Update on Recent COVID-19 Developments for Importers and Exporters
The table below provides a summary of recent import and export developments announced by the U.S. federal government agencies shown below (as of April 21, 2020) in response to the global pandemic. New information is shown below in red, and additional updates will be provided as new announcements are made. If you have any questions relating to the current operational status of U.S. trade agencies as a result of COVID-19, or other international trade-related issues, please contact us.
Recent Import Developments
|Customs and Border Protection (CBP)||Customs and Border Protection (CBP)||On April 20, 2020, CBP issued CSMS #42429822 which provides Interim Implementation Instructions for the USMCA. The instructions were described by CBP as “informational” and that they are intended only to “provide early guidance” on the USMCA requirements, including the making of claims for preferential treatment. Note that the instructions do not have the force of law and are subject to further revision. CBP stated that the Final Implementing Instructions will be released prior to the date the USMCA enters into force—until that time, the NAFTA requirements will continue to be applied.|
US Treasury Department and CBP
|Temporary Final Rule Postponing Duties, Fees and Taxes||On April 19th, the US Treasury Department and CBP published a Temporary Final Rule postponing the payment of duties, fees, and taxes for 90 days for importers experiencing significant financial hardship. The rule applies to entries made in March or April 2020, but not to goods subject to trade remedies, bills due on liquidation or reliquidation, penalties, liquidated damages, or fees per 9 USC 58c. Entries containing both goods that are subject to trade remedies and goods that are not, will not qualify for the postponement. See our previous Blog Post dated April 20, 2020 for further details.|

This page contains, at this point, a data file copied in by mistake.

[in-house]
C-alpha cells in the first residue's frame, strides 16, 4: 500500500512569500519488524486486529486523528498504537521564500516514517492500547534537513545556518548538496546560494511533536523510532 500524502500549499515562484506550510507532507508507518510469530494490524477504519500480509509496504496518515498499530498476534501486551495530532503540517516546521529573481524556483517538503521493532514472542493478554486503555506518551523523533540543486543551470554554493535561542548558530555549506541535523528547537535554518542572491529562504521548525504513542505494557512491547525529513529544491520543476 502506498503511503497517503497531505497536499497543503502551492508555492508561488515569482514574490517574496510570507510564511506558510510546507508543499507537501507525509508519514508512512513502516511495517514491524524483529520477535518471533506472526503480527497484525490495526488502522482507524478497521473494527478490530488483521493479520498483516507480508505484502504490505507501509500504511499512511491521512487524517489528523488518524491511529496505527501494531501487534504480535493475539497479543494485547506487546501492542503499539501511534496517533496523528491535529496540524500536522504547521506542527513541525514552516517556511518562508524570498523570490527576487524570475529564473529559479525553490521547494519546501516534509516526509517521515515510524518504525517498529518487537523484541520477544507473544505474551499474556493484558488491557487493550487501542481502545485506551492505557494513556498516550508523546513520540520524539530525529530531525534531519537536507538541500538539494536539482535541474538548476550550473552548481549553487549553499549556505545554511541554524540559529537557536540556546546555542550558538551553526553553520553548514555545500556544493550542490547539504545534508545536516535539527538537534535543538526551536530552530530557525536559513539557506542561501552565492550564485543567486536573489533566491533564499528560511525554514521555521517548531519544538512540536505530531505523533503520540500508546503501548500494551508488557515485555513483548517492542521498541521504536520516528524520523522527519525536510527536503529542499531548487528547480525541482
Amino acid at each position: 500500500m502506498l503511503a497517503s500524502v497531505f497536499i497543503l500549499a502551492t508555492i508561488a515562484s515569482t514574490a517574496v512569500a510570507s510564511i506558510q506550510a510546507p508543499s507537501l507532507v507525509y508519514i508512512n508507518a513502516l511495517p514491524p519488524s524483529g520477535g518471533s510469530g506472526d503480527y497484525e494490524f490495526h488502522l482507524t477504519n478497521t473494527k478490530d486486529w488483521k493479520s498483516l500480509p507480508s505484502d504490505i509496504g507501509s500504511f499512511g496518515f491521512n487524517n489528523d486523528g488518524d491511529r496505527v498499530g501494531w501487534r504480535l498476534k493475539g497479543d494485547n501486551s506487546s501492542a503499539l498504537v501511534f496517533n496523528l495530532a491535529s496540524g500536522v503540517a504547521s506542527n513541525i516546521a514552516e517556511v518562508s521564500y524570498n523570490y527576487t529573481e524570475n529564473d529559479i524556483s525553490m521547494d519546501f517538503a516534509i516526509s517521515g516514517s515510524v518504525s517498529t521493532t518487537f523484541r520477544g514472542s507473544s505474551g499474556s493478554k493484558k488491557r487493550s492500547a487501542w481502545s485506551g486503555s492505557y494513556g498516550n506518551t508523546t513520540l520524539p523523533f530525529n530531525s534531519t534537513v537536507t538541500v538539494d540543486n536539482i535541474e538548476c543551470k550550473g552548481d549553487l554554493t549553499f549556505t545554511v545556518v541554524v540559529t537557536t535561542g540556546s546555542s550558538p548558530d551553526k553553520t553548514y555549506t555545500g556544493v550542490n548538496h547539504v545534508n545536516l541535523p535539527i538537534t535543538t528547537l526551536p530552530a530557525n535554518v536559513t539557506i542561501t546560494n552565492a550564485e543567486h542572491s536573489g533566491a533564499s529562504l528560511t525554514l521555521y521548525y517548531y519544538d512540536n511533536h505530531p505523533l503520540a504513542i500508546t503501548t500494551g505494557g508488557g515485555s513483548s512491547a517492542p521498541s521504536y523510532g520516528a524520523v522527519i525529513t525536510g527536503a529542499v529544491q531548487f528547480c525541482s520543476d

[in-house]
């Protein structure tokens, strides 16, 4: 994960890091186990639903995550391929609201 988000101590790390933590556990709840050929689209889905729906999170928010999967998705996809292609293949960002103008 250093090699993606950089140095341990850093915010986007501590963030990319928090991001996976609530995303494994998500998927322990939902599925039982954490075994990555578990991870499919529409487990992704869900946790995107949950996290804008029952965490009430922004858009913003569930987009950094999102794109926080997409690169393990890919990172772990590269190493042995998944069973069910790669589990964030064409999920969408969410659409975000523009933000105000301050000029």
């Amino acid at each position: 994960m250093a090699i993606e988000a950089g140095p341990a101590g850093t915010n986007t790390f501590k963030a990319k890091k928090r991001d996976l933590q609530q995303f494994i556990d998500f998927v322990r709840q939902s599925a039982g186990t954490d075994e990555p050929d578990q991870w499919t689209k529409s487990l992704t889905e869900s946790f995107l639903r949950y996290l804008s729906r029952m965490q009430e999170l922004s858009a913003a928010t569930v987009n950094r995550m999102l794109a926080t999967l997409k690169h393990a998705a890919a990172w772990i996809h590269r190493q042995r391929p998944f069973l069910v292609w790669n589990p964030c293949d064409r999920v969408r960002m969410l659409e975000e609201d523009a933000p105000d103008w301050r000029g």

|International Trade Commission|
ITC to Issue Report Identifying Imported Products Needed for COVID-19 Response and Related Tariff and Trade Information
|At the request of the Senate Finance Committee and the House Ways and Means Committee, the ITC has commenced an investigation to identify imported products necessary for responding to the COVID-19 pandemic, as well as their associated tariff classifications, countries of origin and applicable duty rates—these committees requested that ITC provide a report detailing this information in order to assist the USTR and Congress in considering and taking responsive actions, which could include modifying tariffs on such goods. The ITC is expected to issue its report at the end of April.|
|ITC||ITC Response to COVID-19|
Since March 17th, all ITC employees have been working remotely, and may be contacted via telephone and email as usual.
· Section 337 hearings postponed until 5/12.
ITC is only accepting electronic filings through the EDIS System. The USITC Building is closed to the public through April 24, 2020.
|Customs & Border Protection (CBP)||International Donations Accepted by FEMA (IAS CONOPS)||In CSMS #42320854 (April 9, 2020), CBP provided guidance on imports of international donations accepted by FEMA via the International Assistance System (IAS) Concept of Operations (CONOPS). The IAS process only applies to government-to-government assistance (i.e., nation-state to nation-state assistance), and the shipments must be accepted by the US government through the State Department. Upon the arrival of goods at US ports, a cargo manifest must be provided by the arriving carrier—CBP will screen the shipment for high-risk factors. Formal entry will not be required, and the goods may be released off the manifest. Any merchandise that does not meet the above criteria can still be entered under established entry procedures.|
|CBP||Charitable Organization Imports||In CSMS #42320854 (April 9, 2020), CBP provided guidance on products imported by US charities or other private entities to assist with relief efforts in response to the pandemic. Qualifying shipments do not require formal entry and may be released off the manifest. CBP may verify an organization’s tax-exempt status on the IRS list website. Any merchandise that does not meet the above criteria can still be entered under established entry procedures.|
USDA’s Animal and Plant Health Inspection Service (APHIS)
|Veterinary Health Certificates||For shipments arriving between 4/8-5/16, CBP may accept all import documents uploaded to Document Image System for regulated animal products/byproducts. Original hard copy veterinary health certificates for high-risk products will still be required. Shipments arriving without veterinary health certificates will be refused entry or held until the required documents are provided.|
Fruit from New Zealand